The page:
So see, if they can do all that, you’ve still got time to enjoy your mom’s famous tacos without losing your edge.

But with that said,  I’m sad to report that many players aren’t adopting this kind of approach.  And as a result of not being prepared properly, they’re out there for forever and a day trying to get things done, all the while not achieving or accomplishing much at all.

W-H-Y? WELL…

a59q2f Tennis Practice: Do More With Less

a) Their sessions are disorganized and have no structure.

b) They’re pretty much playing a horrible game of catch-up the entire time, because of that disorganization. And nothing of note really gets improved upon.

And you don’t know what the heck is really going on. Drills get started and often times go unfinished.

Players and coaches can find themselves rushing to cover things at the last minute,  just so they can say they (…at least) “touched” on everything they wanted to before the park/club turns off the lights.

 

NOTE TO SELF: A lot of a little bit, really isn’t much.


And let me tell you, if this confusion & lack of results becomes routine, players may begin to think to themselves, “What’s the point in playing the game at all?”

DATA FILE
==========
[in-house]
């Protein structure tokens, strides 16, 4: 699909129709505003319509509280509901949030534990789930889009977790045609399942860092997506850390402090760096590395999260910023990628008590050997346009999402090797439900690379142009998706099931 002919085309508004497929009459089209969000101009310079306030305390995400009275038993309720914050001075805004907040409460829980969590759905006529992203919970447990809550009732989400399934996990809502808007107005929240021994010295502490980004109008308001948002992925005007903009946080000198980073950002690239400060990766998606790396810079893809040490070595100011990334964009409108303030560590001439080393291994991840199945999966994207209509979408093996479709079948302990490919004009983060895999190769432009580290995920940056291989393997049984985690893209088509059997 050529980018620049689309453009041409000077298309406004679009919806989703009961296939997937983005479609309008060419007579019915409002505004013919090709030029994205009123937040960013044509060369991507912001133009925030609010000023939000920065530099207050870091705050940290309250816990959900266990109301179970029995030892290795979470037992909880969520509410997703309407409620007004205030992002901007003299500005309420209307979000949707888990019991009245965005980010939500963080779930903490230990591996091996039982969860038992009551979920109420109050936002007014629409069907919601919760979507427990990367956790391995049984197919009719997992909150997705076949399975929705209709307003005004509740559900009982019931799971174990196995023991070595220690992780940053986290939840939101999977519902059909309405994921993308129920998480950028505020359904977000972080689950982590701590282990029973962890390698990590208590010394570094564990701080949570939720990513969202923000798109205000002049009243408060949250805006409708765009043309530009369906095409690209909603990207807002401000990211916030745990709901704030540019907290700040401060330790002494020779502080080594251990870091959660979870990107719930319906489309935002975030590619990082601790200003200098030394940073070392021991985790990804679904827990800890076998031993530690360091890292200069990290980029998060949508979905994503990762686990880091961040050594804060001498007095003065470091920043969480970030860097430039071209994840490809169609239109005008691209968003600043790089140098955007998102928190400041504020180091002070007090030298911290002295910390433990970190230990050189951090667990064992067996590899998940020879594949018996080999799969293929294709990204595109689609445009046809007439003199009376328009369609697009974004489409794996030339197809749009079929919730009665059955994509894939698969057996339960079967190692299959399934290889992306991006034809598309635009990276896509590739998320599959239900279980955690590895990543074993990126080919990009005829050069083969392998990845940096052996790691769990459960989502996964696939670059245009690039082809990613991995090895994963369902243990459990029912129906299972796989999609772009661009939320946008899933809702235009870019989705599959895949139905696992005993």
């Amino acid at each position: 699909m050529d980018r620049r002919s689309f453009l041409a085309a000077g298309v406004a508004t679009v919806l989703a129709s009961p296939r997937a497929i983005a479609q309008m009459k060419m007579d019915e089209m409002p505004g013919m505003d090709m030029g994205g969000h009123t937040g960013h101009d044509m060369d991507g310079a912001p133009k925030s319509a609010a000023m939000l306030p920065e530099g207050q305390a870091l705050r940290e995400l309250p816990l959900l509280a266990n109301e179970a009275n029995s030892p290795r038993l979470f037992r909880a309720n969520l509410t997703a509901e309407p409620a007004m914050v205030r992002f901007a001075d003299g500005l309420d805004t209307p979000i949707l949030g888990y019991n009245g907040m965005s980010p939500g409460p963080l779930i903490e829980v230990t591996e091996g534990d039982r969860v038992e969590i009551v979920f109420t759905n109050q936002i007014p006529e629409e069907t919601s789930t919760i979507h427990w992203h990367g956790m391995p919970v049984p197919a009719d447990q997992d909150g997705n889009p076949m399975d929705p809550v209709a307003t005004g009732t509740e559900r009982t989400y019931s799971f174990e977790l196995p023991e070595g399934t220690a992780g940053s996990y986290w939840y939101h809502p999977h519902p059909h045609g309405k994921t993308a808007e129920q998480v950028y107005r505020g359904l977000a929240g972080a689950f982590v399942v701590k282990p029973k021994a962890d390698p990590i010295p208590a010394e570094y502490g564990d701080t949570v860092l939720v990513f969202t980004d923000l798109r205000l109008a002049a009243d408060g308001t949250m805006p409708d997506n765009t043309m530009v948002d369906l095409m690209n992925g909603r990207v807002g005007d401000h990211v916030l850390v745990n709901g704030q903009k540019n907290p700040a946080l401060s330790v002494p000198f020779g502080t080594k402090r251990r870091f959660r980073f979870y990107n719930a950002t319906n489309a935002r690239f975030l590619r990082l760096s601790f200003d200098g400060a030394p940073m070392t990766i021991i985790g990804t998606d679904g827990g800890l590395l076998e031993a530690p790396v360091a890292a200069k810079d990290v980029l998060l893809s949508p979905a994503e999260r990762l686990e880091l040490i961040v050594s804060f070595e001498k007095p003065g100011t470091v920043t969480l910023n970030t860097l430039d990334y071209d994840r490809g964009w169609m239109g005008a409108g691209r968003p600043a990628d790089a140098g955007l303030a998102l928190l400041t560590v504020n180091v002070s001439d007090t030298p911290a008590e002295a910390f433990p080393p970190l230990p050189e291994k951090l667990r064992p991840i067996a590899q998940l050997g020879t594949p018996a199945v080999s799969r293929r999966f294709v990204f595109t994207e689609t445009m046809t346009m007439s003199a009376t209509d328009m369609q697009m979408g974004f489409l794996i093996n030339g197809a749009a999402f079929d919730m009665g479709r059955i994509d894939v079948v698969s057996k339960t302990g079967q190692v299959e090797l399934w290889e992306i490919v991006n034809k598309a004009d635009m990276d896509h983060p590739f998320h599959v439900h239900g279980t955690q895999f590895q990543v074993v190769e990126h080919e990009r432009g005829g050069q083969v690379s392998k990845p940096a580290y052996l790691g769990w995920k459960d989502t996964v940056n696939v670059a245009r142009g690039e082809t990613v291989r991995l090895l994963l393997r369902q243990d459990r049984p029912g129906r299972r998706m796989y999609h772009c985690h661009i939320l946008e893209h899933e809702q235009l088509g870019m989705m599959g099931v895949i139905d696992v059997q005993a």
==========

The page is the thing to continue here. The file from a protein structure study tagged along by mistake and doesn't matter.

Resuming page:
…You know, they can start to believe they don’t have what it takes to be a good player. I mean the proof is in the pudding right?

They spend all this time on the tennis court and are getting relatively nowhere (…younger players sacrificing their entire childhood, and adults, their days off from work) to do this tennis thing.

And you don’t want this sort of thing happening to you. So, make your time count.

Remember, if you’re not out there wasting time, and got some structure and your trusty “guess-work” removing camera, you don’t have to be out there grinding from sun-up to sun-down.

…Same thing in the gym.

People are in there for 2.5 to 3 hours sometimes.   But does that mean they’ve got the best bodies and are in the best shape? Heck no.

Often times, those are the ones sitting on the machines, either talking to folks, texting on their cell phones and/or the ones that have no idea what they’re there to work on in the first place.

So yeah, they’re not working, they’re just wandering.

So, don’t wander.  Incorporate the two elements we’ve talked about today, and you’ll be there less time and have a more productive session, GUARANTEED! That’s a WIN-WIN!

Remember the words of a wise man by the name of Sam Ewing, “It’s Not How Many Hours Your Put In That Counts… It’s What You Put In The Hours!”

That Is All…

Have a great a day and an even better game,

Coach Brian,
TennisMindCamp